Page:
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The Pretzel

​Helpful for times you may experience high stress or panic

  1. Extend your arms out in front of you with palms facing each other

  2. Rotate your arms so that the backs of your hands are touching, and your thumbs are pointing down

  3. Lift your dominant hand over top of the other hand so the palms are facing each other once again (arms should be slightly twisted)

  4. Interlock your fingers

  5. Bend your arms down towards your belly and pull them up through so that they are resting on your chest (Your arms should make a pretzel shape)

  6. Keep hands resting on chest and close your eyes and slow breath (3 – 5 breathing described below)

See video for demonstration ->

Guided Box Breathing

Box breathing has 4 steps: 
1. Breath in through your nose for a count of 4 
2. Hold the air in your lungs for a count of 4
3. Breathe out of your mouth for a count of 4
4. Wait for a count of 4

Repeat at least 4 times or as many as needed 

Visualization from @360Calm

Progressive Muscle Relaxation

Click play for an audio recording of a
guided progressive muscle relaxation

Guide: Lori Sacrey

Text: From

Accompanying music by Bach

Progressive Muscle RelaxationLori Sacrey
00:00 / 05:32

3 - 5 Breathing

​Helpful for times you may experience stress 

  1. Place one hand on your upper chest and the other on your belly button. 

  2. Inhale through your stomach to a count of 3 in your mind, letting it inflate. Allow your chest to remain still.  

  3. Exhale through your mouth to a count of 5 in your mind, feeling your stomach deflate. Again, allow your chest to remain still. 

  4. Repeat this three times. 


Interlocking Hands

​Helpful for times you may experience stress 

  1. Put your hands in a prayer position in front of your chest and interlock your fingers 

  2. Starting with the pinkie finger on the right hand, lift each digit one at a time in order (right pinkie, left pinkie, right ring, left ring, right middle, left middle, right index, left index, right thumb, left thumb)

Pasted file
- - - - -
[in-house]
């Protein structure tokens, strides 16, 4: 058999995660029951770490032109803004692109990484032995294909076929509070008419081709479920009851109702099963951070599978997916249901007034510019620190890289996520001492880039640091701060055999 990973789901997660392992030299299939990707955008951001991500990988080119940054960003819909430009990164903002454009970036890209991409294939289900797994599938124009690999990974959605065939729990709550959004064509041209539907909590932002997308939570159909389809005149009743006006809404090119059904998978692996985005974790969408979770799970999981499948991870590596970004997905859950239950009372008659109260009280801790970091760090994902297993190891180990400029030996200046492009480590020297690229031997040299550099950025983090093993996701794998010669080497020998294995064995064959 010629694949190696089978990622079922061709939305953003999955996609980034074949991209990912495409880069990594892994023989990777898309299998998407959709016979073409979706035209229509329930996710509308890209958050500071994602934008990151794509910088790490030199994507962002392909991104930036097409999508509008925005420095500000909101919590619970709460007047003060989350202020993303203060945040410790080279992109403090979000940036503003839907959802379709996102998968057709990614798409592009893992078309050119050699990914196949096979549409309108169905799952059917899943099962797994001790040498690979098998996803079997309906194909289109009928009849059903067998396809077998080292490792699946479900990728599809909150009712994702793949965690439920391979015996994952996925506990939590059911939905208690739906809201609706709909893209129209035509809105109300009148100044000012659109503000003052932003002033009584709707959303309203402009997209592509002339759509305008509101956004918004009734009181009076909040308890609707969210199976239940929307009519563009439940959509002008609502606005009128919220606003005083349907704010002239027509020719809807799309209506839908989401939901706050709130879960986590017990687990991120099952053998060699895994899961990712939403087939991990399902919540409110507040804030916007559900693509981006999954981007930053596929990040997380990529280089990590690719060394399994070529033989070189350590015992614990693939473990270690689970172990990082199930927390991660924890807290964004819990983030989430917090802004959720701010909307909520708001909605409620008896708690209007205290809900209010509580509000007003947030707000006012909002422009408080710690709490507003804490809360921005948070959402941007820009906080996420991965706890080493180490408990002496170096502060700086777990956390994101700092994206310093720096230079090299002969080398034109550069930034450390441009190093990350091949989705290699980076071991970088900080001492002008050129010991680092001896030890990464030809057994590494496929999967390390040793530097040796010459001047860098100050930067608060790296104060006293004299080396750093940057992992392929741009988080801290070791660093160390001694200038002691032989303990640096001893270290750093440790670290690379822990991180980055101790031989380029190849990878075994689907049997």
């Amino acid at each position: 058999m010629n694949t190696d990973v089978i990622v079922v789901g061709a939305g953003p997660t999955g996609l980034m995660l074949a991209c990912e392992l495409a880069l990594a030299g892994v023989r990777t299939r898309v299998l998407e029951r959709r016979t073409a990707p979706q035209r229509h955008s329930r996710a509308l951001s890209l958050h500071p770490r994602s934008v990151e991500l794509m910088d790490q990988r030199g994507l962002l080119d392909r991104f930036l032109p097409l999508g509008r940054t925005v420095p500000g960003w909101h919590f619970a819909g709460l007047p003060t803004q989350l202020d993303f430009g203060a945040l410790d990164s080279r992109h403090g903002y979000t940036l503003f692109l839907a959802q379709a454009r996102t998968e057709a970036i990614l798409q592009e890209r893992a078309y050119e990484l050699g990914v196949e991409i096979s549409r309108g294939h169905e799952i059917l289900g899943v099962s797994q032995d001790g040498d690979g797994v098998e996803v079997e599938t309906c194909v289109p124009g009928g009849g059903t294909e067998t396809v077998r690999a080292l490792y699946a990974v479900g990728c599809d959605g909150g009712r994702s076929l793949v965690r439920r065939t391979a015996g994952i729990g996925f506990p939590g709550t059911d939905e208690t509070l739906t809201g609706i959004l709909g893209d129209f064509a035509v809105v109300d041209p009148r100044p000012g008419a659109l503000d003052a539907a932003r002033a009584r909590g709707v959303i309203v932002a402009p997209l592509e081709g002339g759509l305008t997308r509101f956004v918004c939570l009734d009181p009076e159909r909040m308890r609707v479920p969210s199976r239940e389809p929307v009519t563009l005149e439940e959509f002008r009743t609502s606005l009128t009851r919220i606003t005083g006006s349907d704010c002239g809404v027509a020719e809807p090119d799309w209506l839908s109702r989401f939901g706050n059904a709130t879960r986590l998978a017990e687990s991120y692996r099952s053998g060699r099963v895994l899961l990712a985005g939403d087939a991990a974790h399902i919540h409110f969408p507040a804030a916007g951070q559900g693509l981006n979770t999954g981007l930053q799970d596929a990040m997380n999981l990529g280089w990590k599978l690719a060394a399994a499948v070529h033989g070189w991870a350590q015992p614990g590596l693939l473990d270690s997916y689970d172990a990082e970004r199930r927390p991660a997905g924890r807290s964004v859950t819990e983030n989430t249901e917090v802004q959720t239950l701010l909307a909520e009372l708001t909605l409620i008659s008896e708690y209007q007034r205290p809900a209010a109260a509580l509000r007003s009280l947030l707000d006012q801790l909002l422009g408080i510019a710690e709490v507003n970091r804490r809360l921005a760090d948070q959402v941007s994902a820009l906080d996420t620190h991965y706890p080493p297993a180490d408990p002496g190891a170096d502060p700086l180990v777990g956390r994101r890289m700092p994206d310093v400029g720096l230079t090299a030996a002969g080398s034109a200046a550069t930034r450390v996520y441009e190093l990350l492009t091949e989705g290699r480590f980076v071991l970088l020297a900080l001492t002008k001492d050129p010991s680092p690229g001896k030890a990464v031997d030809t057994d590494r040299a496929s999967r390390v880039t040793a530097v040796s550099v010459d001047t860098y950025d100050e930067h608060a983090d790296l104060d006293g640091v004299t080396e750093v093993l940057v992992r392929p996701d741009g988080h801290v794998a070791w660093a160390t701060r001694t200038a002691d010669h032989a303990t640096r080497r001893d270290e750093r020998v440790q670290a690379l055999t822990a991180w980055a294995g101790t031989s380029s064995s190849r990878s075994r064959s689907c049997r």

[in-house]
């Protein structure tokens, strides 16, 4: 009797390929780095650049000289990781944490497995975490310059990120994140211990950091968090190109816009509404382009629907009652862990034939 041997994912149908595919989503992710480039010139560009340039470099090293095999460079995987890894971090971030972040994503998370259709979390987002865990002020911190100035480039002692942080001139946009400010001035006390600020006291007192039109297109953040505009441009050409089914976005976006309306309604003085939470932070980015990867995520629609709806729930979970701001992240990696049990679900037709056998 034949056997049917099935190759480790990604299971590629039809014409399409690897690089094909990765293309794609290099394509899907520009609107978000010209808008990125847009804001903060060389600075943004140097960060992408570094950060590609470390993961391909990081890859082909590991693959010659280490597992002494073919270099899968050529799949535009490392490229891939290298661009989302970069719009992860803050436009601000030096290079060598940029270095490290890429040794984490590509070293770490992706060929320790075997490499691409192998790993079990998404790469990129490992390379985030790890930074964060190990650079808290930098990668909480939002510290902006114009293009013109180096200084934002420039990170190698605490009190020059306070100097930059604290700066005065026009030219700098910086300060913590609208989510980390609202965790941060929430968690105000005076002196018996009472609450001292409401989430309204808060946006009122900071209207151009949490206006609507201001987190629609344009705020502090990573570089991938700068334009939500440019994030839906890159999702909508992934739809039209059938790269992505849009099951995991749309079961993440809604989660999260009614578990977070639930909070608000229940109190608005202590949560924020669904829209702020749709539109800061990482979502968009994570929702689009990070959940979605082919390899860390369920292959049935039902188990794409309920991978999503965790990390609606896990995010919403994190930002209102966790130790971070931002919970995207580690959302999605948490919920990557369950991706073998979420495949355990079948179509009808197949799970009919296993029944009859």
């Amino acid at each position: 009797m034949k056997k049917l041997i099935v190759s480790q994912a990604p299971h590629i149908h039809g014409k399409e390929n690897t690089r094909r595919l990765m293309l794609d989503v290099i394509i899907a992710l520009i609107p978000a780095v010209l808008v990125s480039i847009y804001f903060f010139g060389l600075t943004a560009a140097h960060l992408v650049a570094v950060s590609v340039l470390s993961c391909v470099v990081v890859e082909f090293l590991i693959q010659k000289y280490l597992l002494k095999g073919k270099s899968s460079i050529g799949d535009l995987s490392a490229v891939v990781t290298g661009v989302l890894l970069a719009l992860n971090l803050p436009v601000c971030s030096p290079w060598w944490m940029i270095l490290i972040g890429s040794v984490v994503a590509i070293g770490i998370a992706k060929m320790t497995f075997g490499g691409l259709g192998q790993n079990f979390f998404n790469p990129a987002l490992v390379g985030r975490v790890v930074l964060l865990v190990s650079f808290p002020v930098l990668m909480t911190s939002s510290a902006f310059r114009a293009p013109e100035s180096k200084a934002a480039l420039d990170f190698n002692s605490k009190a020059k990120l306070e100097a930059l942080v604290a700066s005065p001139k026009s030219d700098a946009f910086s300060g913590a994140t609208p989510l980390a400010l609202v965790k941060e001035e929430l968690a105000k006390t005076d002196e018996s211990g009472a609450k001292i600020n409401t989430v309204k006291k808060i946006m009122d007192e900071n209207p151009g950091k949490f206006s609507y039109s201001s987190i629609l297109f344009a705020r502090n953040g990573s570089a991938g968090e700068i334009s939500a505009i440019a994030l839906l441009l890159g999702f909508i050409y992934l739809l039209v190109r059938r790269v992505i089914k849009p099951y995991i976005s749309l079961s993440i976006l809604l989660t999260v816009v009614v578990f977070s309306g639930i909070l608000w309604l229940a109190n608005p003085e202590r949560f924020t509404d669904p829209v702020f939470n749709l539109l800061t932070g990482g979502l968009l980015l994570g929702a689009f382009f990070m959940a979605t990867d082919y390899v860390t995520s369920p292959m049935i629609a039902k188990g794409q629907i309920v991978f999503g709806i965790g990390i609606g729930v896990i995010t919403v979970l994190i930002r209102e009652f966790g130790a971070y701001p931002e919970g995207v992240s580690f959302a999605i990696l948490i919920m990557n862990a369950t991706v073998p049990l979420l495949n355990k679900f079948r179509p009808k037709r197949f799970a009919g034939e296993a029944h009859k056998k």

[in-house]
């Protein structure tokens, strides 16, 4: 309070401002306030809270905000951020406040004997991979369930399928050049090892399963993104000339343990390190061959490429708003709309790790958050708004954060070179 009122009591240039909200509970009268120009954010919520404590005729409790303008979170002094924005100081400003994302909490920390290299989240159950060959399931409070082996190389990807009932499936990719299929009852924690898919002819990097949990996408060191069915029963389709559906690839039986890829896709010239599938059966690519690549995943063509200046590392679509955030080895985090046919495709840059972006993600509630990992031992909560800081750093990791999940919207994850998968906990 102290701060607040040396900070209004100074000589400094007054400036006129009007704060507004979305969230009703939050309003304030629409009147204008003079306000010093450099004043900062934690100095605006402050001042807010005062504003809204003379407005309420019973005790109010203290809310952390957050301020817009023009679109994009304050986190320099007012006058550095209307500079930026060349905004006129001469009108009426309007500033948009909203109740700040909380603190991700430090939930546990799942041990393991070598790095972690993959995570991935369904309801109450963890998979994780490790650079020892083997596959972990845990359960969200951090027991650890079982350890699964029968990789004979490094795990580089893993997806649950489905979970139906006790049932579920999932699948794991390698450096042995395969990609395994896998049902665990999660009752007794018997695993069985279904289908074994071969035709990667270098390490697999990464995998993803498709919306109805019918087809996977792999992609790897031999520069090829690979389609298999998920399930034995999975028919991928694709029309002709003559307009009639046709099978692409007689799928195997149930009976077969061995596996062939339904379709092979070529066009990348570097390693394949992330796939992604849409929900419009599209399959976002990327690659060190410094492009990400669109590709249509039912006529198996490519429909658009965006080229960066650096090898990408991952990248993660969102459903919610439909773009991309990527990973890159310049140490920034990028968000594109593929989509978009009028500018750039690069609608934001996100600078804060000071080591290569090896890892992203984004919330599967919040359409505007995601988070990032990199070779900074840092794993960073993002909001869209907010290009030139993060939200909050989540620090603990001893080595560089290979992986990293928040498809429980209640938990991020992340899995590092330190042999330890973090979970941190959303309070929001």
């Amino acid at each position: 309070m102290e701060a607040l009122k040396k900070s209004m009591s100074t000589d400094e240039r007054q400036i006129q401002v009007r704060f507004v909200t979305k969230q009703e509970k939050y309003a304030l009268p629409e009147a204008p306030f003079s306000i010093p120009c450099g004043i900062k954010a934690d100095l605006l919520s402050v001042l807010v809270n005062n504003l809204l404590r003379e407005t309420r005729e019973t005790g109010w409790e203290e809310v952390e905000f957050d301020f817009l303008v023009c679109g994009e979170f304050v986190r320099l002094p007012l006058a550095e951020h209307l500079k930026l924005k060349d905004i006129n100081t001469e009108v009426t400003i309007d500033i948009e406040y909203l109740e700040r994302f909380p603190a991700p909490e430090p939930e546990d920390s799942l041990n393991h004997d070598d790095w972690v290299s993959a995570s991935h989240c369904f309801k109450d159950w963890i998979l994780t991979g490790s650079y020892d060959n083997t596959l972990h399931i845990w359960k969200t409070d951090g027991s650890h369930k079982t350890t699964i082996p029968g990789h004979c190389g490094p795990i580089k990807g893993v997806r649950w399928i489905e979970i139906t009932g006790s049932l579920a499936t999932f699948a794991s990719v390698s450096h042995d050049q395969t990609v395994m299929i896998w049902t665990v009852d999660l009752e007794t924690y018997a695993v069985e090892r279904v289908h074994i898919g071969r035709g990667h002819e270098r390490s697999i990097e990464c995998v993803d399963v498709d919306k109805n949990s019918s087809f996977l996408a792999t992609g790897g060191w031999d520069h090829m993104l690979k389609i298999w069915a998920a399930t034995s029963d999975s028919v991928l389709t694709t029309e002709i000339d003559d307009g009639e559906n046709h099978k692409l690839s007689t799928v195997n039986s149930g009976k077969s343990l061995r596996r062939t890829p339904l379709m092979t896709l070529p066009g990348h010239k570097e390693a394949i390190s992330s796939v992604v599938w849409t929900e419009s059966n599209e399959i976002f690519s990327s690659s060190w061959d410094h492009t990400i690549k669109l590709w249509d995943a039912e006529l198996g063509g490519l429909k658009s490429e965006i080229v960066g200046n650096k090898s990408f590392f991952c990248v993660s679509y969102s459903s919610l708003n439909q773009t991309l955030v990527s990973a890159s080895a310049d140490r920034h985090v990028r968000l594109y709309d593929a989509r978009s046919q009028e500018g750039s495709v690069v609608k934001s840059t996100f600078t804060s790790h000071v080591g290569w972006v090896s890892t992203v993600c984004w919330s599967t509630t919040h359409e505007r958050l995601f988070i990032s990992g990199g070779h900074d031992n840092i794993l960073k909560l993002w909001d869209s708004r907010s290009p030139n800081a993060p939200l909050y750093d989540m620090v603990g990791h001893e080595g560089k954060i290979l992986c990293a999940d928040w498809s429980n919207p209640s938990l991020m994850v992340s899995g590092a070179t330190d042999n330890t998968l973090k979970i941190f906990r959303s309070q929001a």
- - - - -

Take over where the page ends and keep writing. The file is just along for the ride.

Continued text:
3. Once all 10 fingers have been lifted one at a time, do it in reverse order (start with left thumb, then right thumb, left index, and so on)

  4. Notice what you were thinking about as you did that (likely focused on doing it right!)


Cognitive-based Strategies You Can Use

Positive Reframing


Focus on the negative thoughts and feelings and ask yourself two questions:

  1. What are advantages or benefits of this negative thought or feeling?

  2. What does this negative thought or feeling say about me and my core values that's beautiful, positive, or even awesome?

Example: "I worry that clients won’t like me"

Benefits of this thought: I care what people think of my ability as a clinician and this thought shows that doing a good job is very important to me.


The thought is trying to motivate me to continue to do a good job!  Remember that our thoughts are trying to support us and motivate us to be the best versions of ourselves.


They just do a really bad job of it – like they got the cheer all backwards and mixed up.


When we tell ourselves that we are going to fail, those thoughts are really trying to cheer us on so that we won’t fail, but they are all upside down.


Try to think of what the cheer is trying to say, because they represent our deepest values.


Example: "I am going to fail."


This is really saying that you care a lot about doing a good job and try your best to achieve your goals.

Adapted from David Burns, MD

Emotional Reasoning


When you assume your emotions reflect the way things really are.


“I feel like I am a bad employee, so I must be a bad employee”.

It’s important to remember that feelings are NOT facts and just because you feel a certain way does not mean that that is a true representation of the situation. Be mindful to separate feelings from facts when evaluating a situation.


Self-Compassion, as described by Dr. Kristin Neff, includes three elements:

1. Self-Kindness versus Self-Judgment

2. Common Humanity versus isolation

3. Mindfulness versus Over-Identification

Dr. Neff also includes an exercise that can help one practice self-compassion when feeling like one does not have much compassion for oneself and ones experience.  Click here for a description of the elements of self-compassion, Dr. Neff's exercise, as well as my take on her self-compassion exercise. 

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